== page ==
Skip to Content

What tree has color all year round?

What tree has color all year round?

Trees that retain their foliage year-round and thus have color throughout the seasons are known as evergreen trees. Unlike deciduous trees that shed their leaves annually, evergreen trees maintain their green leaves throughout the year. This allows them to continue photosynthesis and food production even during winter when deciduous trees go dormant.

Common Evergreen Trees

There are many different species of evergreen trees found around the world. Some of the most common evergreen trees include:

  • Pine – There are over 100 species of pine trees, including Eastern white pine, Scotch pine, and Austrian pine. Pine trees have needle-like leaves and produce pine cones.
  • Fir – Fir trees like Douglas fir, Noble fir, and Fraser fir are pyramidal in shape and have flat, needle-like leaves. They are popular Christmas trees.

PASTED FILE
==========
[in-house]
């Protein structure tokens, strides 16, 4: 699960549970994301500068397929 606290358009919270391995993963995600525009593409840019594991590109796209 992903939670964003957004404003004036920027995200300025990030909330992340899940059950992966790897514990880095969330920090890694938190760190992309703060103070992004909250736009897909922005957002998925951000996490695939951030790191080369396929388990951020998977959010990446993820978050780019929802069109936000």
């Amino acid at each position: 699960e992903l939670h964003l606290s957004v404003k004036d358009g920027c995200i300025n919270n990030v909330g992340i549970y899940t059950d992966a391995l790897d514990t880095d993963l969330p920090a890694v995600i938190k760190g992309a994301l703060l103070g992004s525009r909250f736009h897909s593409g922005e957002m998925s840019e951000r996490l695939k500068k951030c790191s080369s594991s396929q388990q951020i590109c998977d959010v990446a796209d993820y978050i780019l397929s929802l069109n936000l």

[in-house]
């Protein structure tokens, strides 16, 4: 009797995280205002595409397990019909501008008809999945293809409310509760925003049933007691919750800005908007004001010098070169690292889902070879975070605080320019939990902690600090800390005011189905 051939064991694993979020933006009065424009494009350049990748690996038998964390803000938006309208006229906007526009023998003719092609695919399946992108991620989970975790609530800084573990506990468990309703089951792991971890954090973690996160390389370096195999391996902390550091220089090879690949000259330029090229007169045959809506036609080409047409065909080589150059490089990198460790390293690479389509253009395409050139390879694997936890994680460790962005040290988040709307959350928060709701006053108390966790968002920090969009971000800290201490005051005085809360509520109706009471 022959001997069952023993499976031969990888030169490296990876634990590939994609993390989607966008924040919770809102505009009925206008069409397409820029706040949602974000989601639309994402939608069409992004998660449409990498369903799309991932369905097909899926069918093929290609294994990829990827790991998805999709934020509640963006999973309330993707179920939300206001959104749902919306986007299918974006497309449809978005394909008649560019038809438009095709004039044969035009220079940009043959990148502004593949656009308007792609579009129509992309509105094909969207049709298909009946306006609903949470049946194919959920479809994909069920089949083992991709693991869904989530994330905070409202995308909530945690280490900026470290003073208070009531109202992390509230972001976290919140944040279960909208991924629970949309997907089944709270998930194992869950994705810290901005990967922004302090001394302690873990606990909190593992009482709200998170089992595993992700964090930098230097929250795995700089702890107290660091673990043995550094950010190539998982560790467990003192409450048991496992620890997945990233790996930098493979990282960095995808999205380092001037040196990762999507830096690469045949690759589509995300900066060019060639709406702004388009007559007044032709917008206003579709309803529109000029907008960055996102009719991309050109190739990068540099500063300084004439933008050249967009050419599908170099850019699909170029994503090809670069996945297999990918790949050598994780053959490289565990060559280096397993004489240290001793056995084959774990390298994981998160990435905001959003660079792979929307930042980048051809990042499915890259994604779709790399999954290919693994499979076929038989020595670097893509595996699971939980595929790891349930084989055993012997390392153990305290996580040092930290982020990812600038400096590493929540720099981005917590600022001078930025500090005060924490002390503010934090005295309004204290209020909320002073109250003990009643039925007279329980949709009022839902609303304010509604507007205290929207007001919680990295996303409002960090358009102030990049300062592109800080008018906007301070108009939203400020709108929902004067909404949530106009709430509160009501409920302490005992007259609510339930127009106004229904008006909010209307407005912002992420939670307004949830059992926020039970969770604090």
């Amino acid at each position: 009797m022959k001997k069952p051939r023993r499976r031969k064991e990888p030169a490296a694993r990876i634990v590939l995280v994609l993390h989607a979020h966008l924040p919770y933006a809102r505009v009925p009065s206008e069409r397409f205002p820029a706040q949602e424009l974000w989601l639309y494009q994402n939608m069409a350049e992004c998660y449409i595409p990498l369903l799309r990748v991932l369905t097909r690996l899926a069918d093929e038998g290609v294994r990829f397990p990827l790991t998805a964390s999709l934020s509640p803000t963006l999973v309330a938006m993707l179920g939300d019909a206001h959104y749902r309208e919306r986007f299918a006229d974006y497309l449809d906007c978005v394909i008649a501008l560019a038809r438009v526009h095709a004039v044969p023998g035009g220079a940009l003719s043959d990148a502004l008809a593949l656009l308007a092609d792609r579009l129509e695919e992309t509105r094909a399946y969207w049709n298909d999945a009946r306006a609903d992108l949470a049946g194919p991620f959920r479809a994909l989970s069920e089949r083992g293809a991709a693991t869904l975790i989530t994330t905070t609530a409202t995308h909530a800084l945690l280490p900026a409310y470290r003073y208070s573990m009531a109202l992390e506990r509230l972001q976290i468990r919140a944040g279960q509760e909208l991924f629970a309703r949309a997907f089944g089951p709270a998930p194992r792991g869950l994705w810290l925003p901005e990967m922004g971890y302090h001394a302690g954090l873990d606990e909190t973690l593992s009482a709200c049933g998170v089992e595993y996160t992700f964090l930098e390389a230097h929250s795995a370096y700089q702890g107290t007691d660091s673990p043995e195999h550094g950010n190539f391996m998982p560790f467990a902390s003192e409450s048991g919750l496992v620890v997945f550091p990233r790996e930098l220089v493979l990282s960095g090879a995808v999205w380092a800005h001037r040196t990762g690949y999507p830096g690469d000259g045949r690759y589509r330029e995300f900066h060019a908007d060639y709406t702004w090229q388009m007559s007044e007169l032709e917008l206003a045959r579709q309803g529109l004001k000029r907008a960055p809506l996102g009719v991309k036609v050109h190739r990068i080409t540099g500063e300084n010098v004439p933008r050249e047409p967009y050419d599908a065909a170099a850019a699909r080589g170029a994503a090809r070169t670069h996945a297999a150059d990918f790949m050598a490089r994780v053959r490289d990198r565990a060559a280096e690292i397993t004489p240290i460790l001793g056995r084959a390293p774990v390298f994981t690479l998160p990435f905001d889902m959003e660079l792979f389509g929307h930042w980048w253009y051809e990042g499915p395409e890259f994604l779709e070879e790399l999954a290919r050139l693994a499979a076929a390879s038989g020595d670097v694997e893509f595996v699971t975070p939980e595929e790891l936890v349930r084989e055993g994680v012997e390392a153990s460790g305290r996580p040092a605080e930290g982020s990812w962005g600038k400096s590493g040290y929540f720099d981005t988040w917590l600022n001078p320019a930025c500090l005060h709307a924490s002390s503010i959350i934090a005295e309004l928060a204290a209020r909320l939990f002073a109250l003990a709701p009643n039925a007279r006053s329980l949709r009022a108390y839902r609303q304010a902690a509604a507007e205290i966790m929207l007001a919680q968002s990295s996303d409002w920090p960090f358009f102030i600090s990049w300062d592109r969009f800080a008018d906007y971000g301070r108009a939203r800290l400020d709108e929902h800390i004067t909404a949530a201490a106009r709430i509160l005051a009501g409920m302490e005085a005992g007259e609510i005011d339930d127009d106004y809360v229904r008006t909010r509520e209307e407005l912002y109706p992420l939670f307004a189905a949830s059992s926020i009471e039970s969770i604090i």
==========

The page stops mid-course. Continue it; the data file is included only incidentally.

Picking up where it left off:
• Spruce – With prickly needles and distinctive cones, spruce trees include Norway spruce, Blue spruce, and White spruce.
  • Hemlock – Eastern hemlock and Western hemlock thrive in shady, cool climates and also have needle-like leaves.
  • Redwood – Coast redwood and giant sequoia are massive evergreen trees, growing over 300 feet tall with thick, fibrous bark.
  • Juniper – Ranging from low, spreading shrubs to tall trees, junipers have scalelike, often prickly leaves and bluish cones.
  • Cedar – There are many different types of cedar trees including Western red cedar, Atlas cedar, and Deodar cedar with aromatic wood.
  • Cypress – Bald cypress and Pond cypress trees with feathery, needle-like leaves thrive in wetlands.